Conversion Chart on my website

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Blog entry by Obi posted 02-17-2007 03:54 PM 1051 reads 0 times favorited 1 comment Add to Favorites Watch

Well I got tired of feeling old and unteachable and not being able to grasp the whole centigrade/celsius/ferenheit this to that conversion concept and you can only ask your lumberjock buddies so many times before they start thinking you’re too old of a dog to teach, so I went and found a site that has all the conversions i need (so far) on one chart, and posted it to my webpage. So, if there are any other old dogs that can’t seem to convert one thing to another or back, you can find it on my site ,left side top link.

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#1 posted 02-17-2007 11:44 PM

Hi, Obi. Thanks for the link on you site.

The issue of ‘conversions’ is similar to the concept of translating languages. When you first start learning a new language, to understand the new language, it is necessary to constantly translate the new language back to your origin language. This is a slow process. However, as one becomes more familiar with the new languare, the translation becomes quicker until, without realizing that it is happening, you find yourself thinking in the new language. No translation is required.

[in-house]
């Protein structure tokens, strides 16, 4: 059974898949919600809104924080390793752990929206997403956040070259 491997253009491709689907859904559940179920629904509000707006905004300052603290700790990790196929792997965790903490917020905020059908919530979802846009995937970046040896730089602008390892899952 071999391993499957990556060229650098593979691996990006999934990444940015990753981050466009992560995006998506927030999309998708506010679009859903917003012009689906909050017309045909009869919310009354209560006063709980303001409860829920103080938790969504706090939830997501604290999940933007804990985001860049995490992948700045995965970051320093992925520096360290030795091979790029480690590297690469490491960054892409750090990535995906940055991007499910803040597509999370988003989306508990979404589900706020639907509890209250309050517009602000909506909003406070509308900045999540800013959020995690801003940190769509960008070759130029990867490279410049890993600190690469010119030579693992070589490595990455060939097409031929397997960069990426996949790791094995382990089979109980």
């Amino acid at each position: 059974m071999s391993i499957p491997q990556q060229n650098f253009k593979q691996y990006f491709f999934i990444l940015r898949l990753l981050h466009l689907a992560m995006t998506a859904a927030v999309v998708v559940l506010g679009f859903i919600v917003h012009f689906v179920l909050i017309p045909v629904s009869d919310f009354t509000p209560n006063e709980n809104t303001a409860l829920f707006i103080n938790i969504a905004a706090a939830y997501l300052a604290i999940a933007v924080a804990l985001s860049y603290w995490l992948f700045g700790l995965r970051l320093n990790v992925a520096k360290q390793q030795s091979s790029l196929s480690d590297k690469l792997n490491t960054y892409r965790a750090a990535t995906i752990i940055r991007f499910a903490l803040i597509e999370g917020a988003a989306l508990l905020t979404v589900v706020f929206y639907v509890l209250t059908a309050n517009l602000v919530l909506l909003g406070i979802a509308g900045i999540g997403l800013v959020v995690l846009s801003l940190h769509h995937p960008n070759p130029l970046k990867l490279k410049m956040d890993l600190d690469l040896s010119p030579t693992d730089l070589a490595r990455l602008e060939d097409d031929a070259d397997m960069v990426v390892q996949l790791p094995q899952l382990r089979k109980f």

It’s the same for converting from Imperial measurements to metric. At first you ask yourself, “How long is 1mm in inches?” or “What is 3/8” in metric?” So you find yourself constantly doing math to gain a better understanding of distance or length.

But, if you stop to think about it for a moment, conversion is irrelevant. If your measuring devices are metric, and you hold a metric tape measure against a piece of wood that is 273mm long, what difference does it make how long this is in Imperial. If you are working from a drawing that is in metric, and use metric measures, then it becomes totally irrelevant.

The problem normally arises when you are actually doing a conversion from a drawing that is in one measurement system using measuring tools in another. This becomes hard work and dramatically increases the potential for error.

Therefore, when I use an Imperial drawing, I use Imperial measurements all the way through including my rulers, and vice-versa.

There is one area where I do the conversion and that’s using router bits. The most commonly available router bits here in Australia are Imperial bits. I think that starts with Routers that have either a 1/4” or 1/2” collet. You can get metric adapters, but I don’t like to use them.

Other than that, THINK METRIC, it really doesn’t matter what the Imperial equivalent is.

But, Obi, of course you can’t do this in isolation. Unless there is National agreement to make the switch to metric, I’m afraid going it alone would make you ‘Robinson Crusoe’.

-- CanuckDon "I just love small wooden boxes!"

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